SRN News

  1. Erdogan to return to Turkey’s governing party on May 2

    ISTANBUL (AP) — Turkey’s prime minister says the governing party will be inviting President Recep Tayyip Erdogan to rejoin its ranks on May 2.

    Speaking to reporters after Friday prayers in Antalya, Prime Minister Binali Yildirim said, “we will restart the membership of the president, our founding chairman and our leader” at a meeting of the Justice and Development Party, or AKP.

    The “yes” outcome in the April 16 referendum has meant the cancellation of a constitutional article that required the president to sever his party ties.

    The AKP is scheduled to hold an extraordinary congress on May 21, where many expect the party to re-elect Erdogan as chairman.


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  2. When I-85 reopens, Atlanta mass transit hopes to keep riders

    ATLANTA (AP) — As work on the rebuilding of the section of the Interstate 85 bridge that collapsed last month progresses, the Metropolitan Atlanta Rapid Transit Authority hopes to keep its new passengers.

    WABE-FM reports (http://bit.ly/2psTaHK ) that MARTA saw a 21 percent increase in train ridership the day after the March 30 bridge collapse and has since experienced an average train ridership increase of 11 percent.

    MARTA spokesman Erik Burton says the influx has led to parking challenges as lots quickly fill up. MARTA currently has 25,000 parking spots across 38 rail stations and has partnered with companies since the bridge collapse on short-term lease agreements to provide 2,400 additional spots.

    Burton says MARTA stations with park-and-ride lots have seen the largest ridership gains. Brookhaven station leads with a 64 percent increase.

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    Information from: WABE-FM, http://www.wabe.org/


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  3. Chemical weapons team ready to visit Syria if safety assured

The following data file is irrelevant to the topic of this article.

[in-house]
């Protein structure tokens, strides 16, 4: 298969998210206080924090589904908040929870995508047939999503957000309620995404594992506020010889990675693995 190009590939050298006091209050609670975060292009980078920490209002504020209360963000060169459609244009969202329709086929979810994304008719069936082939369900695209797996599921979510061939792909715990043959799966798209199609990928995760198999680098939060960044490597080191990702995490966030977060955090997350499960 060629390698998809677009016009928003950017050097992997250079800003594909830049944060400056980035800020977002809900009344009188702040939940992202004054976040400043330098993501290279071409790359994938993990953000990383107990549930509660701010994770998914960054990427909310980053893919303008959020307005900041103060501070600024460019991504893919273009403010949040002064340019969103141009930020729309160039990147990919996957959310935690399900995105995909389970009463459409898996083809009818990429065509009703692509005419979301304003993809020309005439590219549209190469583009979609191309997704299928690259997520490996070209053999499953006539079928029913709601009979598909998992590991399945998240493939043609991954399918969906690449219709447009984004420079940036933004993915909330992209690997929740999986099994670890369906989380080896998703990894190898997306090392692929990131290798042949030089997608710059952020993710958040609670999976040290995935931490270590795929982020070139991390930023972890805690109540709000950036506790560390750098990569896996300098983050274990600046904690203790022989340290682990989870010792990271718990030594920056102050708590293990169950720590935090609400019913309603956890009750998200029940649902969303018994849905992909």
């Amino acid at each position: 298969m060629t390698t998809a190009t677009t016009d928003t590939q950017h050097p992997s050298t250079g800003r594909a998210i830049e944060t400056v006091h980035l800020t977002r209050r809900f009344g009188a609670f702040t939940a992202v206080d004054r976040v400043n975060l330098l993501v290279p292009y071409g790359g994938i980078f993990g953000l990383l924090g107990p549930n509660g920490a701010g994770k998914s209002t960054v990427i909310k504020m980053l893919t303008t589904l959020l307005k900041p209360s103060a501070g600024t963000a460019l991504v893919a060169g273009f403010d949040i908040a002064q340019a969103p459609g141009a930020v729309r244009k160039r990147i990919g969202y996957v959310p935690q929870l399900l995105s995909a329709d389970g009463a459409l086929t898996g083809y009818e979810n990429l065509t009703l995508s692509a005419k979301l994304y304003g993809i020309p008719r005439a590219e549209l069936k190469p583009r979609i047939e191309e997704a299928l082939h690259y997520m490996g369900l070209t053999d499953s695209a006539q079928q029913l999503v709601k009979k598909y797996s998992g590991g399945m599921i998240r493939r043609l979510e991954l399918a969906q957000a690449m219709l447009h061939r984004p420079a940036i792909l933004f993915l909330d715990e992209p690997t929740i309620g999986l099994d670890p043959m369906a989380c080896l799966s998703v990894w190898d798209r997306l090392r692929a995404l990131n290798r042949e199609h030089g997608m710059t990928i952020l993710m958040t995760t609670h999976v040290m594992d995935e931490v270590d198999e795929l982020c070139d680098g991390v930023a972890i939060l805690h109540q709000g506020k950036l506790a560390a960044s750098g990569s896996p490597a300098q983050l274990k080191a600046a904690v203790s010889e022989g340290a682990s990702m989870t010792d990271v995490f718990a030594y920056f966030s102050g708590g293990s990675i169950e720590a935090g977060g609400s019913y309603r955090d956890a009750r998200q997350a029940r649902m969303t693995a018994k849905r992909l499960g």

THE HAGUE, Netherlands (AP) — The chief of the international chemical weapons watchdog says his team of experts is ready and willing to travel to the site of a deadly nerve gas attack in Syria if their safety can be assured.

    Ahmet Uzumcu of the Organization for the Prohibition of Chemical Weapons says the experts are “willing to go to Khan Sheikhoun” — the town where almost 90 people died this month — and that they’ve “undertaken some actions.”

    However, Uzumcu cautioned on Friday the area is controlled by opposition fighters and that a temporary ceasefire would be needed to assure his team’s safety.

    Uzumcu didn’t call the April 4 incident a chemical weapons attack but said tests by his organization have established beyond doubt that sarin or a similar toxin was used.


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  4. General Motors profit up 34 percent on US truck, SUV sales

    DETROIT (AP) — General Motors’ first-quarter profit rose 34 percent as the company’s strong truck and SUV lineup helped it increase U.S. sales when the rest of the industry is slowing.

    The Detroit automaker says its net income was $2.6 billion, or $1.70 per share, from January through March on strong profits in North America and China. The earnings were a first-quarter record since the company left bankruptcy in 2009.

    The earnings shattered Wall Street expectations. Analysts polled by FactSet expected $1.47 per share.

    Revenue rose 11 percent to $41.2 billion, also beating estimates of $40.6 billion.

    GM made $3.4 billion before taxes in North America, up almost 50 percent in its most lucrative market. U.S. sales rose just under 1 percent in the quarter while the whole was down 1.5 percent.


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  5. Poland’s ruling Party backs out of plan to expand Warsaw

    WARSAW, Poland (AP) — Poland’s ruling party says it is halting a plan to expand the capital city following protests, saying it needs more consultation with the people.

    The populist Law and Justice party previously had dropped plans to toughen Poland’s anti-abortion law and reversed the liberalization of forestry law that had led to excessive logging.

    The plan to enlarge Warsaw by incorporating 32 neighboring municipalities also provoked protests. Critics said it was aimed at helping Law and Justice win power in Warsaw, where it is much less popular then in the surrounding municipalities. The party argued that it wanted to help the suburbs develop.

    The plan’s author, Jacek Sasin, said Friday it was to be withdrawn from parliament and submitted to extensive public debate.


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